6. Menchik, Paul L, 1980. "Primogeniture, Equal Sharing, and the U. S. Distribution of Wealth," The Quarterly Journal of Economics, MIT Press, MIT Press, vol. 94(2), pages 299-316, March.
  7. Gary S. Becker, 1974. "A Theory of Social Interactions," NBER Working Papers 0042, National Bureau of Economic Research, Inc.
  8. Altig, David & Davis, Steven J, 1992. "The Timing of Intergenerational Transfers, Tax Policy, and Aggregate Savings," American Economic Review, American Economic Association, American Economic Association, vol. 82(5), pages 1199-220, December.
  9. Blundell, Richard & Meghir, Costas, 1987. "Bivariate alternatives to the Tobit model," Journal of Econometrics, Elsevier, Elsevier, vol. 34(1-2), pages 179-200.
  10. Fumio Hayashi, 1995. "Is the Japanese Extended Family Altruistically Linked? A Test based on Engel Curves," NBER Working Papers 5033, National Bureau of Economic Research, Inc.
  11. W. G. Gale & J. K. Scholz, . "Intergenerational transfers and the accumulation of wealth," Institute for Research on Poverty Discussion Papers, University of Wisconsin Institute for Research on Poverty 1019-93, University of Wisconsin Institute for Research on Poverty.
  12. Barro, Robert J., 1974. "Are Government Bonds Net Wealth?," Scholarly Articles 3451399, Harvard University Department of Economics.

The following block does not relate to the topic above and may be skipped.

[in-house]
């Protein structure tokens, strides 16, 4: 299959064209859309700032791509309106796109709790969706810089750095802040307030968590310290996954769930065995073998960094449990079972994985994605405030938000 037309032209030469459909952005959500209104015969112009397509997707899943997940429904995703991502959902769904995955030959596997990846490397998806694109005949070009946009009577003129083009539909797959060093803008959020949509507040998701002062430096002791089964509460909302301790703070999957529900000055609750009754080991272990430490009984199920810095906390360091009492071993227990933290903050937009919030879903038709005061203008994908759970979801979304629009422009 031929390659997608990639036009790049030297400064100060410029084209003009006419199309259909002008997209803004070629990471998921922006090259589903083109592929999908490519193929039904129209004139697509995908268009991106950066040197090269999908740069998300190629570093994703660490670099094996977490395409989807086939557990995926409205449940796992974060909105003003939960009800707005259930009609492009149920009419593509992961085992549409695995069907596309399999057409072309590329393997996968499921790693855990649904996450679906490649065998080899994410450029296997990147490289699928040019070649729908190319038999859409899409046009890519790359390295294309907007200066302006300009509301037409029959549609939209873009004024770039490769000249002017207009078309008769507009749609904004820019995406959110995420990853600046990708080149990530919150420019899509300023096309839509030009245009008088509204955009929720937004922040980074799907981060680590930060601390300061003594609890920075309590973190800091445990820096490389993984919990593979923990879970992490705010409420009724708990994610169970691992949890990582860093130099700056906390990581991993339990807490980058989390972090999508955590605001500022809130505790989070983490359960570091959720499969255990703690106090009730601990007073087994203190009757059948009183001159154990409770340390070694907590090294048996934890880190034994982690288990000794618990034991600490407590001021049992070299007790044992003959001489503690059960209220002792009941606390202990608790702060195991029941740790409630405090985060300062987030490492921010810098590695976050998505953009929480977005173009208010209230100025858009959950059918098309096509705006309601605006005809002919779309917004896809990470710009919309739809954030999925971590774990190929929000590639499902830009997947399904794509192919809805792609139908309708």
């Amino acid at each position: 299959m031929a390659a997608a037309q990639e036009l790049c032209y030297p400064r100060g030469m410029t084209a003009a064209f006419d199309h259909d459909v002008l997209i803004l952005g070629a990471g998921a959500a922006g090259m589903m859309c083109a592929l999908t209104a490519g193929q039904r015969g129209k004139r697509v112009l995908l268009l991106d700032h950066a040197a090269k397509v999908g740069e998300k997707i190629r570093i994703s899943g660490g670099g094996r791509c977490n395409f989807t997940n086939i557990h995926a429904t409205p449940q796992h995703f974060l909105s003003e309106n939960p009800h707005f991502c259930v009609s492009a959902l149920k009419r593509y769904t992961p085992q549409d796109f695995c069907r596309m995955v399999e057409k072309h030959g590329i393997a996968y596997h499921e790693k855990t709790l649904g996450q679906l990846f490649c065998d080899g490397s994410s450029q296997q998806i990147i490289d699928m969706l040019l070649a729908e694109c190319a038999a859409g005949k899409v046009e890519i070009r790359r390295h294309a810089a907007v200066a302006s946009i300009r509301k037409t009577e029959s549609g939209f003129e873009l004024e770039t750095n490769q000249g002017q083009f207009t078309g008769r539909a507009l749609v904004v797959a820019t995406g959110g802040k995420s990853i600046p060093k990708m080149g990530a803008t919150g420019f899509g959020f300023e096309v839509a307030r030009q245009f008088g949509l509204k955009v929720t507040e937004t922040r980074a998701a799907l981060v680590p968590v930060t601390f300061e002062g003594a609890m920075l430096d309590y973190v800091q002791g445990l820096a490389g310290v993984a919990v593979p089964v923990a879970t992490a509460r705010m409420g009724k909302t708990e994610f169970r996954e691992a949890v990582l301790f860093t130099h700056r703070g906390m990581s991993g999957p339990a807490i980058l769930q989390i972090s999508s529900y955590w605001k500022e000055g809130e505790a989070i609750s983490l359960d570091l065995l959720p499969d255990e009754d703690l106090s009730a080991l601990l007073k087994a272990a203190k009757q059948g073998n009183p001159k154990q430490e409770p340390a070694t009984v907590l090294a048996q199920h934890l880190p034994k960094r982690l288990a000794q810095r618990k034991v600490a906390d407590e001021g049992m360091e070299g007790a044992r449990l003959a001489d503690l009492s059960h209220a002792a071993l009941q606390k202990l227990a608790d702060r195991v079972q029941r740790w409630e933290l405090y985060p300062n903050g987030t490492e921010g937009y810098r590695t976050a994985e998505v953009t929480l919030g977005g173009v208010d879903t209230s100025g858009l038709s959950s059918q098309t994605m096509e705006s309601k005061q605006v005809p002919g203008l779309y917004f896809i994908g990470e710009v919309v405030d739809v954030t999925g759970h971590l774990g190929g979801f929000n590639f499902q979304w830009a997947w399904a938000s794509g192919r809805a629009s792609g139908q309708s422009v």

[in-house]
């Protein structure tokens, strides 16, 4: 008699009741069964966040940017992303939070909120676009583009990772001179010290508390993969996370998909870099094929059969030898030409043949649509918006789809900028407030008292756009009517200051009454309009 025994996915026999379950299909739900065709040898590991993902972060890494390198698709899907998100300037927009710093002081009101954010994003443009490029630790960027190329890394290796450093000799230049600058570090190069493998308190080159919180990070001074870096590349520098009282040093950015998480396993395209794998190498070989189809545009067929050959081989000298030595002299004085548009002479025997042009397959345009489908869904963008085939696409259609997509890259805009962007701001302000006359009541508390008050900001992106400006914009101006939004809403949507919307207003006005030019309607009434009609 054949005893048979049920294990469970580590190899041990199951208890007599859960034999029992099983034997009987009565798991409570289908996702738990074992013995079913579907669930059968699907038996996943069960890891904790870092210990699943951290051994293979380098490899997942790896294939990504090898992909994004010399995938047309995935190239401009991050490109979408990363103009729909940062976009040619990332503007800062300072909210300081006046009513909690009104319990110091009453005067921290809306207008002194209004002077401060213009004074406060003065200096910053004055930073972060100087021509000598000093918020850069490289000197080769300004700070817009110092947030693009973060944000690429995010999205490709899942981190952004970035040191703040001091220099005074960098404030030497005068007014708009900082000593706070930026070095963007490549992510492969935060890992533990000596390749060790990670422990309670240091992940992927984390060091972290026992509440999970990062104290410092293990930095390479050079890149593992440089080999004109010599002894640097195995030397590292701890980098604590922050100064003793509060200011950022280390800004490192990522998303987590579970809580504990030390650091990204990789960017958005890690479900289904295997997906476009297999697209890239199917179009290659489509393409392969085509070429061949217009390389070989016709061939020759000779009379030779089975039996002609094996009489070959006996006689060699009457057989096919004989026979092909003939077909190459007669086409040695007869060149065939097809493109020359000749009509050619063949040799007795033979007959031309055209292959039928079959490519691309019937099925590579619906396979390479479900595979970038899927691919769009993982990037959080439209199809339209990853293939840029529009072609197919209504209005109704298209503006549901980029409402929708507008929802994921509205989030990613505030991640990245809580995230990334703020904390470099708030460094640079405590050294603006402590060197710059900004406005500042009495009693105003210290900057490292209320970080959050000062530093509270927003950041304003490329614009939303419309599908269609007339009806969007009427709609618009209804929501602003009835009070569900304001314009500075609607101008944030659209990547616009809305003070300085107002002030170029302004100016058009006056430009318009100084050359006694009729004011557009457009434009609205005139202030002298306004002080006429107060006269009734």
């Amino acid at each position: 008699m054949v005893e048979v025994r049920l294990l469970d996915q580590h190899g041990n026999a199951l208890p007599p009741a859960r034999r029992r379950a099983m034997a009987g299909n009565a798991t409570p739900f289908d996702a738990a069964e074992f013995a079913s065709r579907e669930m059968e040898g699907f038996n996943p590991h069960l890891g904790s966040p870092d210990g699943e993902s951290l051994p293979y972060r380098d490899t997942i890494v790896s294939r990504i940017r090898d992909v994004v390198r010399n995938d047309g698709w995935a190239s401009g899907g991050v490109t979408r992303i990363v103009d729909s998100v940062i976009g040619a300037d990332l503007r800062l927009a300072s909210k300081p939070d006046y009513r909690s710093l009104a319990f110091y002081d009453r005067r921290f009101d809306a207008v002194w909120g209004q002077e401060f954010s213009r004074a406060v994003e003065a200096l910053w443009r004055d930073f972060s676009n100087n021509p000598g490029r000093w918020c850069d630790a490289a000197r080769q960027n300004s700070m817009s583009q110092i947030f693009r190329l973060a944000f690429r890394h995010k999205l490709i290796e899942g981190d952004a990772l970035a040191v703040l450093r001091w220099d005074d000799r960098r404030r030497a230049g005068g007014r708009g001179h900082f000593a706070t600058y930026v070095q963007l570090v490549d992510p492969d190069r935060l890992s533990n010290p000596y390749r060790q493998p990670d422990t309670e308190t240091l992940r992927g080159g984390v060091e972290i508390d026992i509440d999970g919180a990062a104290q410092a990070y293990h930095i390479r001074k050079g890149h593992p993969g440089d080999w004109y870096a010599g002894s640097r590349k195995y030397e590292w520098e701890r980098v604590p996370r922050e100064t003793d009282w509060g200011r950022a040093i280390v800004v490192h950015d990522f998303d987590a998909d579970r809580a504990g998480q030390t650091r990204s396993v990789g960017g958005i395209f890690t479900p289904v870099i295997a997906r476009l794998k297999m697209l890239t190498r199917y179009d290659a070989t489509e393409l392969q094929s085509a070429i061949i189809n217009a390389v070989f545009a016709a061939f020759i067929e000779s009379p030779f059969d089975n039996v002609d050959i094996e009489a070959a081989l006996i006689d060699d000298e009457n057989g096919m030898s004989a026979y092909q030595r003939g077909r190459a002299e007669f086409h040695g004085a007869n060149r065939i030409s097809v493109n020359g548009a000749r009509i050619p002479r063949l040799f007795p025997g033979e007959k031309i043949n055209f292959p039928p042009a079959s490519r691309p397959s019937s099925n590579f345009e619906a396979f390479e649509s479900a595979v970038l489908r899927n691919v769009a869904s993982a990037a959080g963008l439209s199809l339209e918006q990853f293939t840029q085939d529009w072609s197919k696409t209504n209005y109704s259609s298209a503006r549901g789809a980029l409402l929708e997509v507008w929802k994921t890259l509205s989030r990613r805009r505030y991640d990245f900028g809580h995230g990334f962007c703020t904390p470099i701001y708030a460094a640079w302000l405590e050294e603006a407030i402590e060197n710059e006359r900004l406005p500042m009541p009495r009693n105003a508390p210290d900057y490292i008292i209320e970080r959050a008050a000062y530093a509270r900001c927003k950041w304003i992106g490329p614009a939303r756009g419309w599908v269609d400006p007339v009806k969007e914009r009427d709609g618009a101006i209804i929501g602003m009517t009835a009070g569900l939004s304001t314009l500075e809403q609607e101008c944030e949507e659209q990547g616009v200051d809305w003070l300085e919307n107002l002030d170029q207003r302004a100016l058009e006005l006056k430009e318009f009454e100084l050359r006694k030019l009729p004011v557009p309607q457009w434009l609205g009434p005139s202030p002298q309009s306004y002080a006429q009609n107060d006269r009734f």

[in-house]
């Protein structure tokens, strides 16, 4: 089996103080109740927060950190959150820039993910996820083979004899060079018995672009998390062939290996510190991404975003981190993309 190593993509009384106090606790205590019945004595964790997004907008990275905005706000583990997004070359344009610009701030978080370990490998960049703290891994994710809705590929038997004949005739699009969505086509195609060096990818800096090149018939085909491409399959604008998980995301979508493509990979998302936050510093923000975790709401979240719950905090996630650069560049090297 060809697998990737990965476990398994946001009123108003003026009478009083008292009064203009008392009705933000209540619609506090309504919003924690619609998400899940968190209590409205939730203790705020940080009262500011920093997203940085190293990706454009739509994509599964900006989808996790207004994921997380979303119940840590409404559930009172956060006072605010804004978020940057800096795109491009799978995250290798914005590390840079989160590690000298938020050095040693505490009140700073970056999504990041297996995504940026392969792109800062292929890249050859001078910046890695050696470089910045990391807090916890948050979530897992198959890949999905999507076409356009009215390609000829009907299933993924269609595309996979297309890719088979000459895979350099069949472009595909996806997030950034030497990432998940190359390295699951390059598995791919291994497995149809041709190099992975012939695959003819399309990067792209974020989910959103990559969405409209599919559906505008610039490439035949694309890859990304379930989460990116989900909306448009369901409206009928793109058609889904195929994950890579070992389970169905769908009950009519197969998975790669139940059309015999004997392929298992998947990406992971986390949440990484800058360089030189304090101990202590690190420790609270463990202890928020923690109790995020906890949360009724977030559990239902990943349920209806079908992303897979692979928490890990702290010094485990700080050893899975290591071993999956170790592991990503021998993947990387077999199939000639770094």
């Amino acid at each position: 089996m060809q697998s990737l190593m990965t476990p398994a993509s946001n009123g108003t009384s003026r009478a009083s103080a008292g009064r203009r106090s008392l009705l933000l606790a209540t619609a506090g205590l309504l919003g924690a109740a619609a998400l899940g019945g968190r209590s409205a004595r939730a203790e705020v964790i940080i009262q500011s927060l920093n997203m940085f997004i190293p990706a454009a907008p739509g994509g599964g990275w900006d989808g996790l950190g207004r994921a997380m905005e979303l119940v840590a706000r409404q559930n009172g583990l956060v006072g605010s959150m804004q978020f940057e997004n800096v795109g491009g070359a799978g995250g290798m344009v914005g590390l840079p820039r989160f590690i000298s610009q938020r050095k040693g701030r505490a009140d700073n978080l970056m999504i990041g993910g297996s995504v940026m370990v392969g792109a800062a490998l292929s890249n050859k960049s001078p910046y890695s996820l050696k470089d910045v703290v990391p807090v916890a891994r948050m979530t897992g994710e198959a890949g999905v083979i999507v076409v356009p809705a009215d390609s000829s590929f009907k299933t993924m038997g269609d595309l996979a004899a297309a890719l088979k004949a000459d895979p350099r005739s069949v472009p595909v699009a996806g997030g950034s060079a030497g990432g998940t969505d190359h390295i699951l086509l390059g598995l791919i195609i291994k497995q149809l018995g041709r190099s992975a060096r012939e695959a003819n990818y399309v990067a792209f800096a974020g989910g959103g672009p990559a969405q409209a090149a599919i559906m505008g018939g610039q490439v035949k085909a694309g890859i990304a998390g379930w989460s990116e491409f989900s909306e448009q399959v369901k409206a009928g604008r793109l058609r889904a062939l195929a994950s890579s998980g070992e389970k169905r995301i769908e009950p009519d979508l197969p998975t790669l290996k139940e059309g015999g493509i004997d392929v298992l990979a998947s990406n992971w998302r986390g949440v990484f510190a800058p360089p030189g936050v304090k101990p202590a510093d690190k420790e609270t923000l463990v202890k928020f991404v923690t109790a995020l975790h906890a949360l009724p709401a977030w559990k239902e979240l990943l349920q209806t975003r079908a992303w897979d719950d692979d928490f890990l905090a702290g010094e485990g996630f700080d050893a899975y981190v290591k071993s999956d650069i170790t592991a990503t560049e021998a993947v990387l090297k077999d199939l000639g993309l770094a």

13. Yannis M. Ioannides & Kambon Kan, 1999. "The Nature of Two-Directional Intergenerational Transfers of Money and Time: An Empirical Analysis," Discussion Papers Series, Department of Economics, Tufts University, Department of Economics, Tufts University 9917, Department of Economics, Tufts University.
  14. Cox, Donald, 1987. "Motives for Private Income Transfers," Journal of Political Economy, University of Chicago Press, University of Chicago Press, vol. 95(3), pages 508-46, June.
  15. Blinder, Alan S, 1976. "Intergenerational Transfers and Life Cycle Consumption," American Economic Review, American Economic Association, American Economic Association, vol. 66(2), pages 87-93, May.
  16. Pollak, Robert A, 1985. "A Transaction Cost Approach to Families and Households," Journal of Economic Literature, American Economic Association, American Economic Association, vol. 23(2), pages 581-608, June.
  17. Laurence J. Kotlikoff & Assaf Razin & Robert W. Rosenthal, 1988. "A Strategic Altruism Model In Which Ricardian Equivalence Does Not Hold," NBER Working Papers 2699, National Bureau of Economic Research, Inc.
  18. Sebastian Edwards & Miguel Savastano, 1988. "Latin America's Intraregional Trade: Evolution and Future Prospects," NBER Working Papers 2738, National Bureau of Economic Research, Inc.
  19. Cox, Donald, 1990. "Intergenerational Transfers and Liquidity Constraints," The Quarterly Journal of Economics, MIT Press, MIT Press, vol. 105(1), pages 187-217, February.
  20. Drazen, Allan, 1978. "Government Debt, Human Capital, and Bequests in a Life-Cycle Model," Journal of Political Economy, University of Chicago Press, University of Chicago Press, vol. 86(3), pages 505-16, June.